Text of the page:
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New York

By Mrs. Gantter's Class .
Grade 5, New York
Country of Origin: Holland

Oral History: Mr. J. vanD

We are students in Mrs. Gantter's fifth grade class at Goshen Intermediate School in Goshen, New York. We have been working on the Immigration Project together and discovered that one student in our group had a grandfather who immigrated to the United States from Holland. We asked Alexa's grandpa if he would come to our school so that we could interview him. Mr. J. vanD came with his wife. Her parents were Dutch immigrants also. The people in our Immigration Group are Priya, Michael, Alexa, Ashley, Zach, Chris, Dimitri, and Jennifer.

Our Interview with Mr. J. vanD PART I: Life in Holland

Holland has another name, the Netherlands, which means lowlands. The country is very flat. There are no mountains. Mr. J. vanD was a dairy farmer back in Holland. He and his family had a 2 1/2 acre dairy farm and 25 cows. He had 5 brothers and 1 sister. His dairy farm barn was connected to his house. There was no bathroom or running water in the house. He used to pump water from rain water they collected and he first got electricity when he was 14 years old. He had no TV. He used to live in Haarmlieda, which means ''halfway between 2 towns.'' He ate cheese, milk, butter, mutton, vegetables, and sometimes some fruit. It was hard to get fruit but they got it because his cousin grew them.

Some holidays they had were Queen's Day and St. Nicholas Day on December 6th, which is really Christmas. Most people there are Catholic or Protestant.

His school days were from 8:00 to 4:00. He had to walk to school, 4 1/2 kilometers one way and then back 4 1/2 kilometers the other. Mr. J. vanD left school when he was in 8th grade and he was 16 years old. He learned reading, writing, and arithmetic. Dutch has the same alphabet as ours, but no letter ''Y.'' He was going to learn the languages German, English, and French but then he immigrated.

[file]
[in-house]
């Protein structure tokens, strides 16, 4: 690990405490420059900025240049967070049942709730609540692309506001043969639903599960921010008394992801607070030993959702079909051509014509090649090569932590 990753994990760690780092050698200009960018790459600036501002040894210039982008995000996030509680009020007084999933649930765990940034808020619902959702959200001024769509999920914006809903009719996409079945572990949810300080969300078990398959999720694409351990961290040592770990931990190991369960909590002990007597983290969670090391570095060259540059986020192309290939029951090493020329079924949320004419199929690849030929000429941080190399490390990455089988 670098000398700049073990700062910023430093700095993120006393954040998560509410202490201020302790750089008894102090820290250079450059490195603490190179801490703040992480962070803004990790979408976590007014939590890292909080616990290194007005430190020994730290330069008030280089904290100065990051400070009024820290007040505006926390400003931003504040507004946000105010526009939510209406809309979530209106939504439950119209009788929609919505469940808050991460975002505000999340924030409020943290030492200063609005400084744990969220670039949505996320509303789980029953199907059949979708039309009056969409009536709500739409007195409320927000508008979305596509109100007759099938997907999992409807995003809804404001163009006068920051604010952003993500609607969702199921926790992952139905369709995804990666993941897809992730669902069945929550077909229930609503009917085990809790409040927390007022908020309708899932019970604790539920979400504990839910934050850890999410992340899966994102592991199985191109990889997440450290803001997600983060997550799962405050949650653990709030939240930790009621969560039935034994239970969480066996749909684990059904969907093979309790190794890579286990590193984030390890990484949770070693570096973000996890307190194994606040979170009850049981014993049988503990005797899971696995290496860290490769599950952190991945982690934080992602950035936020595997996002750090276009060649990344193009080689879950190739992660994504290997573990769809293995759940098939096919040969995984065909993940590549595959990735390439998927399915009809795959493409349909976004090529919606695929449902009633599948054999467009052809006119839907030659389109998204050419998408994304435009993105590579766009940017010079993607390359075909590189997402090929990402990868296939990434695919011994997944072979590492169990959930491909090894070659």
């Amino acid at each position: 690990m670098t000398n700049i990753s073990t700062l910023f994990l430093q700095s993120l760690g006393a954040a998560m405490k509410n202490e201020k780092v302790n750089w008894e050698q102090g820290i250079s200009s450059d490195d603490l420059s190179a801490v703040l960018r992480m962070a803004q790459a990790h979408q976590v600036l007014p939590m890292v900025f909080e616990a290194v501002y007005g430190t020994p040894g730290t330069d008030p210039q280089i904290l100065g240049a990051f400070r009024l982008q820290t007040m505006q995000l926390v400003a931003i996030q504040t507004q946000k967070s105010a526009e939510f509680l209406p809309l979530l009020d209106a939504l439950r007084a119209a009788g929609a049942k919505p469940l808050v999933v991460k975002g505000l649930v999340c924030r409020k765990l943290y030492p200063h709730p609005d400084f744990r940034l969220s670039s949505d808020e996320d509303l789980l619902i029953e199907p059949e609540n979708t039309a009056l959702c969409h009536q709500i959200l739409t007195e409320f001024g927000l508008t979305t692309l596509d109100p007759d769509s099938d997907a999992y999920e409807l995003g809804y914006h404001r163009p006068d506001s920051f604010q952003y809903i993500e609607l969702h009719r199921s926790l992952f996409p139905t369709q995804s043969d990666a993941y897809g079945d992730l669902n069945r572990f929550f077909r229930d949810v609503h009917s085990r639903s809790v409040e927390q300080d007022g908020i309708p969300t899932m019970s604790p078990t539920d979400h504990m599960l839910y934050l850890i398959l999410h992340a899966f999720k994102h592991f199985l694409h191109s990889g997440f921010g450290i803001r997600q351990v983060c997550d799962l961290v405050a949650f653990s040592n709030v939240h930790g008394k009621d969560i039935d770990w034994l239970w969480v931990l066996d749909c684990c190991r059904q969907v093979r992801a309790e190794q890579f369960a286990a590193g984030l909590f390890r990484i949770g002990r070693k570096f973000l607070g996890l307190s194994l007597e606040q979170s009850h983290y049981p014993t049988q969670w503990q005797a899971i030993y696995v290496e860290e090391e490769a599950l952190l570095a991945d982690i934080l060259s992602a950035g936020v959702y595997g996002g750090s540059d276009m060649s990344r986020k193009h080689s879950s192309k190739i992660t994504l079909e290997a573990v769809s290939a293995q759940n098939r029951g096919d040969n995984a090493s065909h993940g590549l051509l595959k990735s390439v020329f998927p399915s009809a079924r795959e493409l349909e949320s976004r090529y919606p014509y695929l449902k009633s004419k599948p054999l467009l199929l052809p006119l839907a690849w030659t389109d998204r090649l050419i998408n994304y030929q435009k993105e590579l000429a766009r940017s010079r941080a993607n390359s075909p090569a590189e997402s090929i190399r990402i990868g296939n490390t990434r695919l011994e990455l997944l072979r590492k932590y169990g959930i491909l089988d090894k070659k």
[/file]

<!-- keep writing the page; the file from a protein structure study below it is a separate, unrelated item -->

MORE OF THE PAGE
The games he used to play in Holland were Hide and Seek and he used to skate and bike ride like we do today in America. He especially liked skating. The sports played in Holland were soccer, ice skating, and biking. He used to wear Klompens, which are wooden shoes. He doesn't wear them anymore because they don't fit him, but he still has a pair.

When he came to America, he left his family and came with one of his brothers. The rest of his family came six months later, but one of his brothers never came to America. They came over after World War II. Mr. J. vanD left behind 2 friends and he keeps in touch with them when he goes to Holland.

Part II - The Trip to the United States

Mr. J. vanD TRAVELED 24 HOURS ON A FOUR ENGINE PLANE. FIRST THE PLANE STOPPED IN NEWFOUNDLAND, THEN LAGUARDIA AIRPORT IN NEW YORK. ON HIS WAY TO AMERICA HE SAID THAT THE FOOD WAS GOOD ON THE PLANE. HE WAS 19. IT WAS 1947. HE WAS AFRAID WHEN HE CAME OVER HERE BECAUSE EVERYTHING WAS SO NEW. HIS BIGGEST HANDICAP WAS NOT SPEAKING THE ENGLISH LANGUAGE. THE ONLY THINGS HE AND HIS BROTHER BROUGHT WITH THEM WERE THE CLOTHES IN THEIR SUITCASES.

HE NEEDED A SPONSOR IN THE UNITED STATES IN ORDER TO IMMIGRATE. HIS UNCLE OWNED A DAIRY FARM IN GOSHEN, NEW YORK, SO THAT IS WHERE HE CAME. HE WAS HOMESICK IN AMERICA AT TIMES. HE LEFT ALL HIS FAMILY BACK IN HOLLAND EXCEPT FOR ONE BROTHER. THEY HAVE NO CORN OVER IN HOLLAND. HE LIKED AMERICAN MUSIC.

Part III: Life in America

Mr. J. vanD came from Holland. He was nineteen years old when he came to America. He came right into Goshen when he came here. He lived in a rural area on a dairy farm. His uncle sponsored him to come to the United States of America. English is not similar to Dutch. He missed the Dutch language. It took him only six months to learn the English language. When the rest of his family came he was a spokesperson for them. His first name was changed from Johannes to Joseph.

He was astonished when he came here by the enormous mountains and luxurious hills because the land is flat in Holland. All of Holland is smaller than New York.

He didn't like to eat carrots, tomatoes, and cabbage. He didn't know what corn was. They didn't grow it in Holland. He joined the American army. He didn't have time for many sports here. He only did ice skating. He remembers prices being less in the United States than Holland. The cigarettes were less expensive. They were 17 cents a pack. Some things were rationed during the war in Holland, like gas, sugar, and coffee, and other things were hard to get and expensive. His mom would send coffee and sugar to their relatives in Holland.



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